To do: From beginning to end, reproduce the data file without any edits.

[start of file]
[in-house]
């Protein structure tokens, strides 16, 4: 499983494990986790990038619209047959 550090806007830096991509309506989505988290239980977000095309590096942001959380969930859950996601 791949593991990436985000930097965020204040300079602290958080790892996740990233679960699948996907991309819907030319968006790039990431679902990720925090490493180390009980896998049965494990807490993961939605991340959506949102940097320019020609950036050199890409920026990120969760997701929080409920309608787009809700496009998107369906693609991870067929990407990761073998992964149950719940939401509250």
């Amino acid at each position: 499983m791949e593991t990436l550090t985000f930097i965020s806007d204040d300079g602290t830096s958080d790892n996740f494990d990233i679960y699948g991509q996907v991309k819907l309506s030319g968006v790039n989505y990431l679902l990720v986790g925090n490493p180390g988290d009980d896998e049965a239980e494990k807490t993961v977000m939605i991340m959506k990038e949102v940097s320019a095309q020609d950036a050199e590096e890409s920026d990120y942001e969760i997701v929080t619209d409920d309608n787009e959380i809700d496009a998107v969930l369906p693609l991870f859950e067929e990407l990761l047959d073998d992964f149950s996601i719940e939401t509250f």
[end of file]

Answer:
[in-house]
């Protein structure tokens, strides 16, 4: 499983494990986790990038619209047959 550090806007830096991509309506989505988290239980977000095309590096942001959380969930859950996601 791949593991990436985000930097965020204040300079602290958080790892996740990233679960699948996907991309819907030319968006790039990431679902990720925090490493180390009980896998049965494990807490993961939605991340959506949102940097320019020609950036050199890409920026990120969760997701929080409920309608787009809700496009998107369906693609991870067929990407990761073998992964149950719940939401509250």
């Amino acid at each position: 499983m791949e593991t990436l550090t985000f930097i965020s806007d204040d300079g602290t830096s958080d790892n996740f494990d990233i679960y699948g991509q996907v991309k819907l309506s030319g968006v790039n989505y990431l679902l990720v986790g925090n490493p180390g988290d009980d896998e049965a239980e494990k807490t993961v977000m939605i991340m959506k990038e949102v940097s320019a095309q020609d950036a050199e590096e890409s920026d990120y942001e969760i997701v929080t619209d409920d309608n787009e959380i809700d496009a998107v969930l369906p693609l991870f859950e067929e990407l990761l047959d073998d992964f149950s996601i719940e939401t509250f």